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May 29, 2010

REINERIO ALBA

Within one’s own network of friends, one is bound to bump into someone who either has gone or is planning to go to the now tourist-famous festival called “Lucban Pahiyas.” A quick typing of the word “pahiyas” in the google search engine and one is bound to see loads and loads of colorful photos of the signature chandelier-like colored “kipings” that decorate the homes of Lucban every May 15 of each calendar year.

Formally known as the San Isidro Pahiyas festival, the event, in essence is an annual thanksgiving day tribute of the local farmers to Lucban’s patron saint St. Isidore the Farmer for another year of bountiful harvest. The event is expectedly colorful as it is the day of the year when the Lucban houses through which the procession would pass are dressed up in kipings or colored rice wafers along with all the other harvests each house is known for (sweet potatos, radish, pepper, grains of rice, etc.). Households specializing in handicrafts display their equally colorful buri/buntal hats, bags, placemats, while the house of the local butcher is expected to display a dressed up lechon or roasted pig in front of his house. The so-called “kiping” itself is made from ground rice flour, shaped using “cabal” leaves or other leaf forms and dipped in radiant colors of fuchsia, yellow, red, green, and other bright shades. The “kipings,” by the way, are edible, fried and dipped into sugar. Residents believed that houses along the route of the procession will be favored with another bountiful harvest or blessings in the coming years.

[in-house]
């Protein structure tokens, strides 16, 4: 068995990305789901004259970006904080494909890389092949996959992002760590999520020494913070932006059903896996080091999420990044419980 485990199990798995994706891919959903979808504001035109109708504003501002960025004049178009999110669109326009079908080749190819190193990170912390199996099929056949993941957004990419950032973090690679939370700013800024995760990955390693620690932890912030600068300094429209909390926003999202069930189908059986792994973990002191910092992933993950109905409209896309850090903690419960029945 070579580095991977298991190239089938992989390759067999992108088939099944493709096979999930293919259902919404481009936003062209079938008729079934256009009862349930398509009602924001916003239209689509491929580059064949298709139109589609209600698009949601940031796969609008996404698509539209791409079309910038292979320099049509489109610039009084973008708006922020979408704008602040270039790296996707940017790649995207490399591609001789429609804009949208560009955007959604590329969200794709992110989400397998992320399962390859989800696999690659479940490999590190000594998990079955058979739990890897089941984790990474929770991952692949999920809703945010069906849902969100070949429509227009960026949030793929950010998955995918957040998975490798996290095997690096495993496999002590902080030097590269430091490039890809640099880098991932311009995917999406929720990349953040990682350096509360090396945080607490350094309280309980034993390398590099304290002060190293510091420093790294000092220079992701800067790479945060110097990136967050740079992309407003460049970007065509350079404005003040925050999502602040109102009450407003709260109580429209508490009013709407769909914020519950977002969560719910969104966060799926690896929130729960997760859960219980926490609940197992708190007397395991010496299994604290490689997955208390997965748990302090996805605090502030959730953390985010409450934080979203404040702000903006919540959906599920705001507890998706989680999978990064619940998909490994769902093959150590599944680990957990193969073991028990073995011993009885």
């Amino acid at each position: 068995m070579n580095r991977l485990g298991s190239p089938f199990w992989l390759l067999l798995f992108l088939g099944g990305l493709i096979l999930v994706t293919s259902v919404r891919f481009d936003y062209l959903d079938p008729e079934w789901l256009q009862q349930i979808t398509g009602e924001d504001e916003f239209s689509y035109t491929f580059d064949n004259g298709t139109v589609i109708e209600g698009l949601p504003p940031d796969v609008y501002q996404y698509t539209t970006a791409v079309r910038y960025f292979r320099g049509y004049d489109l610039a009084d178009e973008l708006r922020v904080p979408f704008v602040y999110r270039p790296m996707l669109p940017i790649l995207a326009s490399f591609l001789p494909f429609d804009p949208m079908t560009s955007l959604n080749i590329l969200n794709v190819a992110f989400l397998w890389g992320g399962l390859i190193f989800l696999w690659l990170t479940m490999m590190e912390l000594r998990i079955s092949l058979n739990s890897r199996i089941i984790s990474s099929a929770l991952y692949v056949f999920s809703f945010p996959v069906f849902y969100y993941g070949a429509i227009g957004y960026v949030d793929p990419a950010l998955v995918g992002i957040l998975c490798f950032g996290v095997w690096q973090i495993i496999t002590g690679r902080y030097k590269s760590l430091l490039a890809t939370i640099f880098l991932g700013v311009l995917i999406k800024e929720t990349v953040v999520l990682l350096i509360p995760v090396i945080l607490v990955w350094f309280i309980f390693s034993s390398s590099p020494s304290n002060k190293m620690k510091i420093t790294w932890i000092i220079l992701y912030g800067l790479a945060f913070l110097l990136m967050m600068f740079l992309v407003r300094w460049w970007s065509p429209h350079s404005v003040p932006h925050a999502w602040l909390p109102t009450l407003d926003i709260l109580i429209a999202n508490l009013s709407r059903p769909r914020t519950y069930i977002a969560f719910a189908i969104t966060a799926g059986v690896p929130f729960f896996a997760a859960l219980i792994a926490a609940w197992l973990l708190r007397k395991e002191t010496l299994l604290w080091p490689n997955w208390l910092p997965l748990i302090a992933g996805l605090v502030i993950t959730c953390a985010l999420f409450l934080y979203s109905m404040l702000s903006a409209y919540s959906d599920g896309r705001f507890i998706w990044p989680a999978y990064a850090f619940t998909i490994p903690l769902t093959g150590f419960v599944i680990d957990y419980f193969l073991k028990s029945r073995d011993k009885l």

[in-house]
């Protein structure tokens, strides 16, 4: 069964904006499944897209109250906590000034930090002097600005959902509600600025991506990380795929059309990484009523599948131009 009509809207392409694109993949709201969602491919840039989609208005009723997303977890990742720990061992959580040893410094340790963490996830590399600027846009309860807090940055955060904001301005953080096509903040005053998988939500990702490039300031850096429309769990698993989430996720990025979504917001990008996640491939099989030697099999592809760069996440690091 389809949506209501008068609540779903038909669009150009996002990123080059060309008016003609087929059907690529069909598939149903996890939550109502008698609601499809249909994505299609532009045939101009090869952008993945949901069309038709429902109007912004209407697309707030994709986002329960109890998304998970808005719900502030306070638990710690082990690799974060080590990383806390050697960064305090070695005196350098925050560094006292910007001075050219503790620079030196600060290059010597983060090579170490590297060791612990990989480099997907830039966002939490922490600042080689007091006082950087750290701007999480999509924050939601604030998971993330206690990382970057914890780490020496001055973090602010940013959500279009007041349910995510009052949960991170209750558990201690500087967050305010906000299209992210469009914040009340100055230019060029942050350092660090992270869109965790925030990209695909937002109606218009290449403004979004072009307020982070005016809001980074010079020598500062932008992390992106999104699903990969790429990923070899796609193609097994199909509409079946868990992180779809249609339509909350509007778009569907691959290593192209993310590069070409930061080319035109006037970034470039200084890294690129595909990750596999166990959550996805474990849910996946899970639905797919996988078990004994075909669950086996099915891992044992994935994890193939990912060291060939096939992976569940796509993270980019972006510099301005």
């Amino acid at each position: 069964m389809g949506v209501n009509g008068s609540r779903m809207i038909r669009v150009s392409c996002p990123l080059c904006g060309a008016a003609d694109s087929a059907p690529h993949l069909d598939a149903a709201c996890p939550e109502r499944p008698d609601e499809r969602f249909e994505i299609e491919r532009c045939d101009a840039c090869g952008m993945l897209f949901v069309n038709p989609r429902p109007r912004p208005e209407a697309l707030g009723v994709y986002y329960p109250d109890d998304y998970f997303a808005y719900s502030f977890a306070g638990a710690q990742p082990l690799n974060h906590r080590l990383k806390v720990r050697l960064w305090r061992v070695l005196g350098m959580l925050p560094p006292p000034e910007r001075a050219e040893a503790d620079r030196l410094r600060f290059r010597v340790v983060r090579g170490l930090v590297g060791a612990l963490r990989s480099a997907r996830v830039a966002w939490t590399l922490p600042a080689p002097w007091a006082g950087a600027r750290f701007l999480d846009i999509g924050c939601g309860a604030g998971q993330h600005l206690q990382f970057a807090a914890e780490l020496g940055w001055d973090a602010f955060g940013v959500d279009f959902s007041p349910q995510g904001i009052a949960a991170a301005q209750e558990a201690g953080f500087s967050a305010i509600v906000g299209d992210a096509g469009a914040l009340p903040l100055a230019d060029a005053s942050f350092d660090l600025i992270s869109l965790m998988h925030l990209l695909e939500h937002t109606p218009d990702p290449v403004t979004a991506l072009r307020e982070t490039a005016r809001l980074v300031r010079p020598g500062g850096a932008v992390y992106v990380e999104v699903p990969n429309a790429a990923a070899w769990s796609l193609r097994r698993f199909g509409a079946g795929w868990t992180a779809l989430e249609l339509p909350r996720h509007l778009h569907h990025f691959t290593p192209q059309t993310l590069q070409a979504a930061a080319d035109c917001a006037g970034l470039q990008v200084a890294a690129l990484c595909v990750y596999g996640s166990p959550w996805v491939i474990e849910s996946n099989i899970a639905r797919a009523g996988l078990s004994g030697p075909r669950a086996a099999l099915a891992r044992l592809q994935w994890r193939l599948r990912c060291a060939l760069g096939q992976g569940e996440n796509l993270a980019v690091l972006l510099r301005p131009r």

It used to be that all such harvests are placed inside the church but owing to the limited space within the church, it has been proposed that such offerings should instead be placed in front of each house. The idea behind this is explained in the festival’s official web site (http://www.pahiyasfestival.com):

“After due consultations with the parish priest, it was agreed upon that the farmers harvests be displayed tight at the door steps in front of the house, where the parish priest can easily bless them as he make a round of the houses in the community as the procession, carrying the images of Saint Isidore and Sta. Maria Toribia, and the townspeople, passes by. Not contented with this change, the townspeople went on to outdo each other door steps that made the procession more lively and colorful.”

These days, the festival has become a definite must-see event not only for tourists but locals alike.